(MoneyWatch) If you are automatically enrolled in a 401(k) account and have not made any changes, then you are typically invested in a default investment fund. The default investment election for folks who are auto-enrolled is a single fund that is typically a balanced, target-date retirement fund or lifecycle fund.
Target-date retirement or lifecycle funds are diversified and include cash, stocks and bonds all inside a single fund. These funds automatically re-balance the allocation and may, for example, gradually reduce the investment in stocks and increase it in cash and bonds as the funds target maturity date approaches. In short, these funds provide professional investment management and asset allocation.
Still, folks who are automatically enrolled in one of these default funds need to know that these are not personalized for your specific situation or investment objectives. For example, if you want to increase your allocation to stocks and decrease your allocation to bonds, these default funds would not allow you to make this adjustment. Also, if you wanted to maintain a higher allocation in stocks even as you near retirement, these funds would not allow that, either.
There are. Also, some plans offer managed account services, where you can hire a professional investment advisor to take control of, allocate and manage your 401(k) account.
Never cash out
One of the weaknesses of automatic 401(k) enrollment is that workers start a small account in the plan and then cash it out when they leave their employer.
Nearly half of all employees cash out their 401(k) savings when they change jobs, and that's despite having to pay personal income tax on the amount and a 10 percent penalty for early withdrawal. Most people cash out are younger workers with smaller balances, figuring that it's not worth the trouble of saving such sums.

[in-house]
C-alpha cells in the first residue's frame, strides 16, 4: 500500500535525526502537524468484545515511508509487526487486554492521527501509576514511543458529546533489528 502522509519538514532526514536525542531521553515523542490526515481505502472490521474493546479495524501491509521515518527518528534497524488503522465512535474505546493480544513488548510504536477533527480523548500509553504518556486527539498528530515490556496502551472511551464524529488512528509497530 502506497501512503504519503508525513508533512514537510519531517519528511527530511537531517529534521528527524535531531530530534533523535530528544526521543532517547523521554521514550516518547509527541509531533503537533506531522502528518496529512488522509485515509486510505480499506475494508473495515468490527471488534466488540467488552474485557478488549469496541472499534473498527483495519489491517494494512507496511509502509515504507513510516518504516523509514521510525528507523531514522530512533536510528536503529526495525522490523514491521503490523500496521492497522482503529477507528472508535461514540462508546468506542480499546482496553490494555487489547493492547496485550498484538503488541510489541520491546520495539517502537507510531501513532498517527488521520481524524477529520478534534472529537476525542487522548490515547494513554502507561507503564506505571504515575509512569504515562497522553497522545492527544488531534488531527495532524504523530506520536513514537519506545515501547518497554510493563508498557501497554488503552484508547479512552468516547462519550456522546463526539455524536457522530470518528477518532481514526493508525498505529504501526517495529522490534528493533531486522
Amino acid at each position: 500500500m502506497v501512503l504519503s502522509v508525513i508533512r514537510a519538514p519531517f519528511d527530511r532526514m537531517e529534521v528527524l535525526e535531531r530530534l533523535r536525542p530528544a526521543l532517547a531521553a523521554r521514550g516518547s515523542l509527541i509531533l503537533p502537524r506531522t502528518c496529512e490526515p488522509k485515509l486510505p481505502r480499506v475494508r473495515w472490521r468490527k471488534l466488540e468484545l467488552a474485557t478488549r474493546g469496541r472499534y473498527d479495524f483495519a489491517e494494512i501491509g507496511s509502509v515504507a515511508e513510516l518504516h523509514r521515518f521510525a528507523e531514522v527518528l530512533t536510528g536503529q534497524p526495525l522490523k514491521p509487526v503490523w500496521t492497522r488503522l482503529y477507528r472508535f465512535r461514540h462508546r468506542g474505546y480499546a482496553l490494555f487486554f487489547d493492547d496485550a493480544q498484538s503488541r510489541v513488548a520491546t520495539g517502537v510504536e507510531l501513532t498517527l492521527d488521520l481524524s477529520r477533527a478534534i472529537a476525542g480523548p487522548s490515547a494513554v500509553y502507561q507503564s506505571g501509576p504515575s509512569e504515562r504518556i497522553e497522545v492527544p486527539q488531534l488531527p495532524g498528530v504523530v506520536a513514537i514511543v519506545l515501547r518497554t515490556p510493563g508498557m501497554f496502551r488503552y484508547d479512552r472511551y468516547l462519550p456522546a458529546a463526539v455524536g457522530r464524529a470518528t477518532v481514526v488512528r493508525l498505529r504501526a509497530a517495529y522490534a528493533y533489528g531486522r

The problem is that cashing out these even small 401(k) balances can have a significant impact on future retirement savings. Workers are likely to change jobs five to seven times before they settle into a long-term job. So shift employers every two years, they could be cashing out their retirement savings -- with nothing saved for retirement -- well into their 30's.
Instead of cashing out, consider transferring your 401(k) plan account from your previous employer's 401(k) plan into your new employer's 401(k) offering. Before you do, make sure the new employer's plan is as good as the previous one you had.
If your new employers 401(k) plan does not permit plan-to-plan transfers, then consider rolling it over to an IRA.
Rollover 401(k) account
Anyone who has participated in a 401(k) plan and changed jobs has confronted the question of what to do with their account. The most common practice (second to cash payments) is to direct a distribution from the plan to a rollover IRA. These are the basic steps to doing this and avoiding taxes:
Open a rollover IRA with a brokerage or mutual fund company. Instruct your prior plan's administrator to make the distribution payable directly to your new rollover IRA, as custodian for your benefit. Do not elect to have any taxes withheld from the distribution, as it will be tax-free.
If your plan will only send a check to your address, include your new IRA number on the check and forward it to your rollover IRA within 60 days of receipt, which is typically the postmark date on the envelope in which the check was mailed.
Contributions that were previously taxed cannot be rolled over. Consider investing those amounts in aor with your taxable savings.
Today's worker needs a 401(k) and a rollover IRA if they want to preserve and build their retirement assets. Choose an IRA provider carefully, making sure that it provides the investment flexibility and access you need today and as your balance grows in the future.
Image from Flickr user 401(K) 2012